California state auditor Elaine Howle strongly criticized San Diego State University last June for not having a so-called confidential advocate for victims of sexual violence. “When UC Berkeley establishes its new position, all of the four universities we reviewed except San Diego State will have a confidential resource advocate in place,” noted Howle’s report. SDSU officials initially balked, saying, “the advocate duties are dispersed across campus,” then later told auditors that the university was “in the process of identifying a current employee or, as necessary, a funding source” for the position.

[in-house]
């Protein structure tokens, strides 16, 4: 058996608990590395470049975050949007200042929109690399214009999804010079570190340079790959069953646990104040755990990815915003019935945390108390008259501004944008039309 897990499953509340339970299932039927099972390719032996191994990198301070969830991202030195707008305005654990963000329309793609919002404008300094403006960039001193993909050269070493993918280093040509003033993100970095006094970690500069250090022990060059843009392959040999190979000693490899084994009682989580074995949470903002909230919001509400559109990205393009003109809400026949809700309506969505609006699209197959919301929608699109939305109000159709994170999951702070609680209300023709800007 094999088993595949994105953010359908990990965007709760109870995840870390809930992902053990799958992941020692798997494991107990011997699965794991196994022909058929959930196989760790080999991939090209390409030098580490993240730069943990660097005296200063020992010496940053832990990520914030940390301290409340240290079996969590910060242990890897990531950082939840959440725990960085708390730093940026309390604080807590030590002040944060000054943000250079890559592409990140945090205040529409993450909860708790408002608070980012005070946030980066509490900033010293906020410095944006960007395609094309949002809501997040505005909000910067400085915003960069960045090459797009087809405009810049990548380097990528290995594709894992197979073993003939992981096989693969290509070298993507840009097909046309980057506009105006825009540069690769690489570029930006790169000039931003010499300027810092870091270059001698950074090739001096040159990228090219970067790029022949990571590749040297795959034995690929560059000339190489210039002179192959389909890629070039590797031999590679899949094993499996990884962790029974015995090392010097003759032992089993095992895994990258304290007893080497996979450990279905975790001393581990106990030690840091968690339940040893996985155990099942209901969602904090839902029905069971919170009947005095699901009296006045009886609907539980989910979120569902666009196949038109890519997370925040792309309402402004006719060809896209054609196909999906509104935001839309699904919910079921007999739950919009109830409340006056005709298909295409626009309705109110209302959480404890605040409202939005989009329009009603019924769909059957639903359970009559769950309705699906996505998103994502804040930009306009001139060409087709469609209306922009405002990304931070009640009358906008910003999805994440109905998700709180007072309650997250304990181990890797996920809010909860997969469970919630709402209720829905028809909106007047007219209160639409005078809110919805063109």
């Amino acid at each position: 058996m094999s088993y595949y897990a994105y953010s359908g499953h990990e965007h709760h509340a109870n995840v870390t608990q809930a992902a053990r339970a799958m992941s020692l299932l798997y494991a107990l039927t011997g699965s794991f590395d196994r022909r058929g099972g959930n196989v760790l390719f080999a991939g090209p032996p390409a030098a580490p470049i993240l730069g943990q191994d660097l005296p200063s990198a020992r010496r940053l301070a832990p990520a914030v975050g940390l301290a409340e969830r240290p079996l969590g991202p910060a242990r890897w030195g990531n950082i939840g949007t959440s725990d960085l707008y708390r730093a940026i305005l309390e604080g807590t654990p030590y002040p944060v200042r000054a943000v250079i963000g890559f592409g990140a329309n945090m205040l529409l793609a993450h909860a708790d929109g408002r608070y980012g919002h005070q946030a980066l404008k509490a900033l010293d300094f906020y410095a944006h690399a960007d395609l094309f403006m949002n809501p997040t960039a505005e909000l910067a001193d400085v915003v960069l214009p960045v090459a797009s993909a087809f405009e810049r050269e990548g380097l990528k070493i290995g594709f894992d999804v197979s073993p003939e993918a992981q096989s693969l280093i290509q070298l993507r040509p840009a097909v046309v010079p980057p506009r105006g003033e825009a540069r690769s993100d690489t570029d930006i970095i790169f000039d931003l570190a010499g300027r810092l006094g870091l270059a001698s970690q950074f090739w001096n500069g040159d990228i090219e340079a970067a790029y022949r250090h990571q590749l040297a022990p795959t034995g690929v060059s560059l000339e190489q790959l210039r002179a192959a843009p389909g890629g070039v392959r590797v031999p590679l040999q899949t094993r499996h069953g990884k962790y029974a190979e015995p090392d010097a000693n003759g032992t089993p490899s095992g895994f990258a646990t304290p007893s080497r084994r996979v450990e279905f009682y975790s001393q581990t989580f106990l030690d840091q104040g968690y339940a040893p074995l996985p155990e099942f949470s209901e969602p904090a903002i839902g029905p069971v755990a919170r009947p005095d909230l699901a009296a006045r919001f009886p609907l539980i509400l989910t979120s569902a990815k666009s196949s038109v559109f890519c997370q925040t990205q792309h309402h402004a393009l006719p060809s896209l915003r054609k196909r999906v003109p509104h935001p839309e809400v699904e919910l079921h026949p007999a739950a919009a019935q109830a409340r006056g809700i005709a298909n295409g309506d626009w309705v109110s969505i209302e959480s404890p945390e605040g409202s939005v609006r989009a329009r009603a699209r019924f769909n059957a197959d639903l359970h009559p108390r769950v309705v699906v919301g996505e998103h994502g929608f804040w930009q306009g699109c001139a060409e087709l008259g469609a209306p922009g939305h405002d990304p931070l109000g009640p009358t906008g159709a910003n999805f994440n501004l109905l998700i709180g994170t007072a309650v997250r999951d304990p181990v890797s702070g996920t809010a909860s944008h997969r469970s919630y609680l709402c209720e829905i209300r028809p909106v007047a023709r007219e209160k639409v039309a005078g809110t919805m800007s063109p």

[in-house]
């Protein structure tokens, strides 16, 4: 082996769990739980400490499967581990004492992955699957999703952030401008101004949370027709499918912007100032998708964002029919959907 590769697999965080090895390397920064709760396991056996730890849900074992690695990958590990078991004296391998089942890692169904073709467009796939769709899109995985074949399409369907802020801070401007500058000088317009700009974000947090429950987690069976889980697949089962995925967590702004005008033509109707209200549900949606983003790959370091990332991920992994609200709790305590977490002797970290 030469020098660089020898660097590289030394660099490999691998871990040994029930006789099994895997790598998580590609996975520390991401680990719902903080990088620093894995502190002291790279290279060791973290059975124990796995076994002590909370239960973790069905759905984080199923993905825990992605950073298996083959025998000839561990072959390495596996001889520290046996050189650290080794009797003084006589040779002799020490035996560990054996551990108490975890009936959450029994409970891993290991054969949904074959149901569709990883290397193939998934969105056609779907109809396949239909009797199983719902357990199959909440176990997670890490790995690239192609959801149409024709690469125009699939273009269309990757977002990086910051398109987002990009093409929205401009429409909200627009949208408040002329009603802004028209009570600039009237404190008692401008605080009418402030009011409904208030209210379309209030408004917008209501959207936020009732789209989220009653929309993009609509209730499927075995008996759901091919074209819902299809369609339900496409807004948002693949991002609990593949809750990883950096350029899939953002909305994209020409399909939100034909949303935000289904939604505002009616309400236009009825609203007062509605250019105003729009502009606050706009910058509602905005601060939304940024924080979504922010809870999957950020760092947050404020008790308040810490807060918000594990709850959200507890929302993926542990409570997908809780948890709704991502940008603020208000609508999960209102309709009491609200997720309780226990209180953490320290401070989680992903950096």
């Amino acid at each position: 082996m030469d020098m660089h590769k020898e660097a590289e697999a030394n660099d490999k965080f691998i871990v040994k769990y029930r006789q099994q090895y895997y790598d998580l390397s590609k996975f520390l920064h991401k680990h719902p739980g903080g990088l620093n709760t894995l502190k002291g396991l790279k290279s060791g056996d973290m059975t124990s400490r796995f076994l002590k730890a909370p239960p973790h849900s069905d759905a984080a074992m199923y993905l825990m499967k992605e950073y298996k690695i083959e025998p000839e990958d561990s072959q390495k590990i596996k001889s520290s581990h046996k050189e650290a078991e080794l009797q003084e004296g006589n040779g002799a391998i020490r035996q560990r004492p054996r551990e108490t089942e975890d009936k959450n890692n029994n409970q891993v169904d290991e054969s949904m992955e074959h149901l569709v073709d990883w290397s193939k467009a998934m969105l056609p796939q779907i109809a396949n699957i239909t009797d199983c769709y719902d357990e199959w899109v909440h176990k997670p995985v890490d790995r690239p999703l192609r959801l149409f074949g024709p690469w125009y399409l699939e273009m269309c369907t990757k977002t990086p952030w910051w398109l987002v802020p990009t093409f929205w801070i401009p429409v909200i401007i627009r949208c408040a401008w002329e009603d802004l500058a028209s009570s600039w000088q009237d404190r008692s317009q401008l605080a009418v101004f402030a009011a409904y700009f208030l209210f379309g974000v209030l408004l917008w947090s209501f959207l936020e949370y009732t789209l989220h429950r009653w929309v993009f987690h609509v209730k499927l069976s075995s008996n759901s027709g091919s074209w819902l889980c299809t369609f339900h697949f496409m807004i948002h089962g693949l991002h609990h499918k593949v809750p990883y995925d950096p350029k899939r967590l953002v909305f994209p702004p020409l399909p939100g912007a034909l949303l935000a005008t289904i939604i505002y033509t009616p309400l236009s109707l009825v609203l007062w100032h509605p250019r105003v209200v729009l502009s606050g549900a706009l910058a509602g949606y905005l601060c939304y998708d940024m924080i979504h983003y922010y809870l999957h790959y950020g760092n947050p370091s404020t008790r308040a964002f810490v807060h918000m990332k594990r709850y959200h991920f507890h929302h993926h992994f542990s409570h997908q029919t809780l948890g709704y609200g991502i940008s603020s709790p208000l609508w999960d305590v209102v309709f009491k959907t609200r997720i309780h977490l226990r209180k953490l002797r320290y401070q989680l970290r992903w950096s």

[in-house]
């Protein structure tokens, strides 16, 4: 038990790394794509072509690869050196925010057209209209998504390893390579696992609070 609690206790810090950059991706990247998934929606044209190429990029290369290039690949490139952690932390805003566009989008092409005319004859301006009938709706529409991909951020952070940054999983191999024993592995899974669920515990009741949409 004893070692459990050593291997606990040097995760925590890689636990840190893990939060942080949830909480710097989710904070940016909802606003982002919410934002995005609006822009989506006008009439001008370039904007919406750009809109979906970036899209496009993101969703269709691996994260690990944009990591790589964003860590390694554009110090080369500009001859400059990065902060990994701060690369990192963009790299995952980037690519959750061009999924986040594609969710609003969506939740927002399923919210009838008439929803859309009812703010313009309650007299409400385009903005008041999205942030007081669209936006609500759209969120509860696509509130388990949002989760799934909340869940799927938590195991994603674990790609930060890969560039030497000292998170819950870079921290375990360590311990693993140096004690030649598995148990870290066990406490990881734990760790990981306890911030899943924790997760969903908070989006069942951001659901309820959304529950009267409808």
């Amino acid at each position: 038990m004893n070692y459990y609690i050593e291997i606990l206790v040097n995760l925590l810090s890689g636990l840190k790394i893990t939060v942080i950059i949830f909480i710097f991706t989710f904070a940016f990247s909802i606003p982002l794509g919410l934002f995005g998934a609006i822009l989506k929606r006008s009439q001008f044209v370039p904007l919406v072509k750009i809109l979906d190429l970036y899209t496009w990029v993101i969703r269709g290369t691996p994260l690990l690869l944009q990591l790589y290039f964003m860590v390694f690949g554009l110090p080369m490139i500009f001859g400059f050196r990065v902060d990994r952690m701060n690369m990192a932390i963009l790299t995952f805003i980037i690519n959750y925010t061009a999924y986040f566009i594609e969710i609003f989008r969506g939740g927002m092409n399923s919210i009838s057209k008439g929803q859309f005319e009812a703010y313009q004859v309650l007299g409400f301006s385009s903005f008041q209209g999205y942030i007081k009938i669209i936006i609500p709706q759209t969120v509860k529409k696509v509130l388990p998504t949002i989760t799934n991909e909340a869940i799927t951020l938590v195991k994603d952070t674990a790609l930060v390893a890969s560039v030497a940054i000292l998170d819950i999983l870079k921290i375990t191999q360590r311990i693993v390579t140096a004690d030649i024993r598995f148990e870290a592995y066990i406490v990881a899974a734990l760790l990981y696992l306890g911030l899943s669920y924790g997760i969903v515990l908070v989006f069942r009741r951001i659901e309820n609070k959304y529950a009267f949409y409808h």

In the meantime, a spate of rapes and other sexually related incidents broke out on campus, drawing national headlines. Two weeks ago, the school finally announced it has managed to come up with “a full-time sexual assault victim advocate on campus.” The $200,000 annual tab is being funded by a three-year grant from the California Governor’s Office of Emergency Services. “It will also allow for a part-time police officer dedicated to sexual assault prevention, training and investigation.” In addition, “The grant will also allow the university to expand its Sexual Violence Task Force to include representatives from community agencies and local law enforcement.” What happens when the grant runs out was not mentioned.